There are only 15 states in the United States with an insurance mandate for infertility insurance coverage, and Illinois is one of these states. The law requires certain group insurance plans and health maintenance organizations (HMOs) to provide coverage for the diagnosis and treatment of infertility.
The law requires insurance policies covering employee groups of more than 25 people to provide coverage for infertility. The mandate does not apply to self-insured employers or those whose policies are written outside of Illinois; however, the law may apply in certain situations if an HMO contract was written outside the state, but the HMO member is a resident of Illinois and the HMO has established a provider network in Illinois.
The Illinois law requires that coverage for the diagnosis and treatment of infertility be the same as coverage for any other condition covered by the insurance policy. Coverage extends to such things as testing, prescription drugs, alternative insemination, in vitro fertilization (IVF), embryo transfer, intracytoplasmic sperm injection (ICSI) and the medical costs associated with egg donation or sperm donation. The law requires coverage for up to four egg retrievals unless a live birth takes place after the first egg retrieval. Then, two more egg retrievals for a maximum of three are covered.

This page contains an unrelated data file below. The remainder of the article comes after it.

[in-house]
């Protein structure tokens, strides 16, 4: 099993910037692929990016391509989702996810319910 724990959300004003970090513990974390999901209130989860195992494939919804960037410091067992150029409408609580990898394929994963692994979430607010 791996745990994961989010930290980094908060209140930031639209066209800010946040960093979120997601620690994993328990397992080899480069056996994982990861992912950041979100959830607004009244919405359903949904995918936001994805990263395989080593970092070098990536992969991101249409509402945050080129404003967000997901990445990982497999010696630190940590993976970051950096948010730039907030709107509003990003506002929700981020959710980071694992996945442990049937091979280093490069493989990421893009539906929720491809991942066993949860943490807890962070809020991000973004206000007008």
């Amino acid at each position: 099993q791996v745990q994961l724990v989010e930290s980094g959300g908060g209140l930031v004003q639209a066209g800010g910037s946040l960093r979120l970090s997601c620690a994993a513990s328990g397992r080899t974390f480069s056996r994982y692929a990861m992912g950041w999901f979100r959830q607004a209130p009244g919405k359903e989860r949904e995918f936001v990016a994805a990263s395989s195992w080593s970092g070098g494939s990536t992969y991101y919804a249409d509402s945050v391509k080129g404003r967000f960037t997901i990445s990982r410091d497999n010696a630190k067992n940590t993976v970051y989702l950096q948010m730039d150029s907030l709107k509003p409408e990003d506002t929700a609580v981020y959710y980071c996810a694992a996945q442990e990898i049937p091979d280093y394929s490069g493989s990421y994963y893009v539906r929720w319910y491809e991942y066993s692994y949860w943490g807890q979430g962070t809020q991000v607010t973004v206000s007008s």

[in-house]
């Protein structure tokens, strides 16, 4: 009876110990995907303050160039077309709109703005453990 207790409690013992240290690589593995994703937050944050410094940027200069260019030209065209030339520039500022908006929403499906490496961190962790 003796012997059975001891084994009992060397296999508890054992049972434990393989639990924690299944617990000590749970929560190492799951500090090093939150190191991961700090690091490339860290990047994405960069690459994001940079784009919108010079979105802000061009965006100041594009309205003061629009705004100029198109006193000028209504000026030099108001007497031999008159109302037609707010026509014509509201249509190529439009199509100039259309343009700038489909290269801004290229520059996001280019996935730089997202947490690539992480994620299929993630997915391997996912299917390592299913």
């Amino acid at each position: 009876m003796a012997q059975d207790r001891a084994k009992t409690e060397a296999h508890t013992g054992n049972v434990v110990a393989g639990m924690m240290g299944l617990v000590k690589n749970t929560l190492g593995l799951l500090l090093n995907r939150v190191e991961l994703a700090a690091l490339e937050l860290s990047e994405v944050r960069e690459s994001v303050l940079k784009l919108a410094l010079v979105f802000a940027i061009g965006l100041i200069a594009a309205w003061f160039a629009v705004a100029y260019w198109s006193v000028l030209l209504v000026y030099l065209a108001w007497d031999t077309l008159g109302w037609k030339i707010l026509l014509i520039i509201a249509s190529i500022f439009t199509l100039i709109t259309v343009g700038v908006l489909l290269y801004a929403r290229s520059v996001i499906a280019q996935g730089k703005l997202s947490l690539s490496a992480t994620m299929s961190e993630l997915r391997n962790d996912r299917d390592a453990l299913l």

Women who are covered under the Illinois infertility insurance mandate are those who are unable to conceive after one year of unprotected sexual intercourse, are unable to sustain a successful pregnancy, have been diagnosed by a physician as having a medical condition that would make conception impossible with unprotected sexual intercourse, or have undergone one year of medically based and supervised methods of conception, including artificial insemination, which a physician has determined to have failed and are not likely to lead to a successful pregnancy. The Illinois infertility insurance mandate was clarified in 2010 to include lesbians with medical conditions that affected their fertility so they did not have to prove that they had had unprotected intercourse with a man for a year in order to receive coverage.
For more information, visit the Illinois Department of Insurance.